Amazon Links

Astute readers will notice that I now have Amazon related links (books, actually) on some entries (spun out of my Amazon’s Web Services post). Hopefully they’re not too intrusive; I have them limited to a max of three results right now, and they’ll only show up on blog entries that I specifically keyword.

All done with Amazon’s web services. It’s not completely automatic, since I have to keyword the entry, but it beats looking up items by hand. Using the web service interface is extremely easy; simply build a URL and send the request to Amazon, and you’ll get XML results. I’m using the excellent Snoopy PHP class for the communication piece, and PHP’s built in XML parsing (using expat) to extract the information I want from the XML.

Some tips, after trial-and-error: Use a “Power” search in the Amazon request, especially if you have multiple keyword sets. An example might look like:

Power=keywords:(web services) or (xml) or (http programming)

The regular “Keyword” search turns useless after four or five words, it seems, and the “TextStream” search returned totally random results.

I played around with have the results sorted by rating (“reviewrank”), but dropped this because I was finding that older editions of the same book (hardcover vs. paperback, for example) might have a higher rating, but not actually be available. By dropping the sorting entirely, Amazon returns surprisingly relevant results.

The results can include images, all hosted on Amazon’s servers. Use them! They come in three sizes.

And finally, pick your keywords carefully. Or you’ll get some weird, totally unrelated items.

Amazon’s Web Services

I’ve been playing around with Amazon‘s web services because in my quest to make money off my blogs (quixotic? I don’t know yet), I thought it would be interesting to implement book recommendations based on keywords pulled from individual blog entries.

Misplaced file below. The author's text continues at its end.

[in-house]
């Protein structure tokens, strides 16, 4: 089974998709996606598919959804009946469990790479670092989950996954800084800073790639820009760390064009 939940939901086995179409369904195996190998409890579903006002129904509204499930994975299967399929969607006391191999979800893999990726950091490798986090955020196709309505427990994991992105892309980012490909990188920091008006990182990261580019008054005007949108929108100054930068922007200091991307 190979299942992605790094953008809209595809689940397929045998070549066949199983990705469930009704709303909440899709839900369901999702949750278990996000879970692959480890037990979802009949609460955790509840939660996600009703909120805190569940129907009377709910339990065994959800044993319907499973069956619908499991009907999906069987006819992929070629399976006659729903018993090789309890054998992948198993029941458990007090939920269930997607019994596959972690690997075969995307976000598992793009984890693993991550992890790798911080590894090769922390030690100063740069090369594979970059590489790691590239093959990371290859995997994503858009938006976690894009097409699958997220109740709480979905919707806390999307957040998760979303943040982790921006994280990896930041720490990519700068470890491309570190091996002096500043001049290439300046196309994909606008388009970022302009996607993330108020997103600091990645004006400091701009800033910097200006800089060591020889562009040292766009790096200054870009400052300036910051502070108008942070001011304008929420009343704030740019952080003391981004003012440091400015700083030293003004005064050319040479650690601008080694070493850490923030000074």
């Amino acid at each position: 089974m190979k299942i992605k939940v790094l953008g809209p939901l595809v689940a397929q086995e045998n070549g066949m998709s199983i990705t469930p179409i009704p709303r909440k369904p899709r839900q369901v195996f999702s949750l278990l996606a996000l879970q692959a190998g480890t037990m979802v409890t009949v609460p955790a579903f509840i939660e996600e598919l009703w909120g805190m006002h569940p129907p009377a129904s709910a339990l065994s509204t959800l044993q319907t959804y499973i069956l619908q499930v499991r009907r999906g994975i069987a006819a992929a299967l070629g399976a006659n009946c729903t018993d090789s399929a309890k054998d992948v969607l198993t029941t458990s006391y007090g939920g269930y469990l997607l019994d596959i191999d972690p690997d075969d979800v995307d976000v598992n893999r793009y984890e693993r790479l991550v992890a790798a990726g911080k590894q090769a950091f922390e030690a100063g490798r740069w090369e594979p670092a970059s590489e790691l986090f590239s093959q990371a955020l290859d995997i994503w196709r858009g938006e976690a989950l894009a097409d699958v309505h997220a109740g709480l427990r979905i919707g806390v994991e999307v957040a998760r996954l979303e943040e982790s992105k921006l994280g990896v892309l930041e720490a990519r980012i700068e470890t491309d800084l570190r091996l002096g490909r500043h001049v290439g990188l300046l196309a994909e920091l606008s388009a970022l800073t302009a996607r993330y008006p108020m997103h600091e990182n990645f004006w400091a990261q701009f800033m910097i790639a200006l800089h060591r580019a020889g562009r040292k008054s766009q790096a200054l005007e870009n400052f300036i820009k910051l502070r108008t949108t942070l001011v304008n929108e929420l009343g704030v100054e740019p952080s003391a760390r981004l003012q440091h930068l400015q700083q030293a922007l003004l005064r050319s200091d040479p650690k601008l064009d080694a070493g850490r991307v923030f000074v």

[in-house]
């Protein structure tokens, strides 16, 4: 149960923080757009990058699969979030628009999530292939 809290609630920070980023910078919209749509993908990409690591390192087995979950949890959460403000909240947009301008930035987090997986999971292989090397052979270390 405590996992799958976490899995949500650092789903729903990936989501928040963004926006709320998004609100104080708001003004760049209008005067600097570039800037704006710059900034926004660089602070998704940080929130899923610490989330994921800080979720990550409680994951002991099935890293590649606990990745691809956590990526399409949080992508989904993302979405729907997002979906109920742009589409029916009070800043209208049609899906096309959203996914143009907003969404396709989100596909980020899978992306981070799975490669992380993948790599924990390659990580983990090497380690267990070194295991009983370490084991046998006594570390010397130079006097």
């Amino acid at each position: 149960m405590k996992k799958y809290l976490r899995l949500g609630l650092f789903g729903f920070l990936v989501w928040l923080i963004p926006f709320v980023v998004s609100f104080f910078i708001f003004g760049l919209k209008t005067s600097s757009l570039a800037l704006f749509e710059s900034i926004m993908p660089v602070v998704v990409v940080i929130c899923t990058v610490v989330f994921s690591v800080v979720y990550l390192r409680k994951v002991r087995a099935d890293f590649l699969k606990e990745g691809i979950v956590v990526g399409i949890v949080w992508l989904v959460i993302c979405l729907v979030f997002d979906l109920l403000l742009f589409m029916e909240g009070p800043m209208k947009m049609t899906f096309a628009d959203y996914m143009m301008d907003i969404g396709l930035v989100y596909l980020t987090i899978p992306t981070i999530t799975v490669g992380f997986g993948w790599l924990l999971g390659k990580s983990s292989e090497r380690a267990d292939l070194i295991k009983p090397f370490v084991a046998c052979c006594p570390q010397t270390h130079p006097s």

What got me thinking about this is that my Amazon associate links have already generated three orders from books I’ve linked to (two from The Brew Site and one from here), which kind of surprised me since I haven’t had the Amazon affiliation for very long. But I don’t really want to spend all my time writing about books just to generate clickthroughs—seems to go too far on the “shill” side of things—so I figured I go more the route of the Google AdSense ads: automatically generating results from content.

The web services are pretty straightforward, though I have to wonder why the PDF documention you can download is over 400 pages long. Holy crap! Instead, I did a quick read through the HTML version they have and picked up enough in a half hour to get started.

So, you might start seeing Amazon recommendations appearing on the individual entry pages. It’ll be an experiment; if I don’t like how they work, I’ll pull them.

Amazon Reviews

One of the big online stories over the past couple of days is Amazon.com‘s weeklong glitch that “suddenly revealed the identities of thousands of people who had anonymously posted book reviews” (New York Times article here). Turns out a lot of what was revealed was that authors were anonymously writing glowing reviews of their own books, and getting family and friends to do so too—and conversely, anonymously panning rivals’ books. This “glitch” exposed a bigger issue:

…many people say Amazon’s pages have turned into what one writer called “a rhetorical war,” where friends and family members are regularly corralled to write glowing reviews and each negative one is scrutinized for the digital fingerprints of known enemies.

Amazon called this “an unfortunate error.” Yeah, right.

Consider: these “anonymous” reviewers are not anonymous at all, Amazon clearly tracks who they really are and can, at any given time, follow exactly who is saying what about any book. Confronted with the questionable antics of these reviewers and the growing “rhetorical war,” I know what I would do to try to put a stop to it. (Here’s a hint: it’s basically the same thing that happened to Amazon.)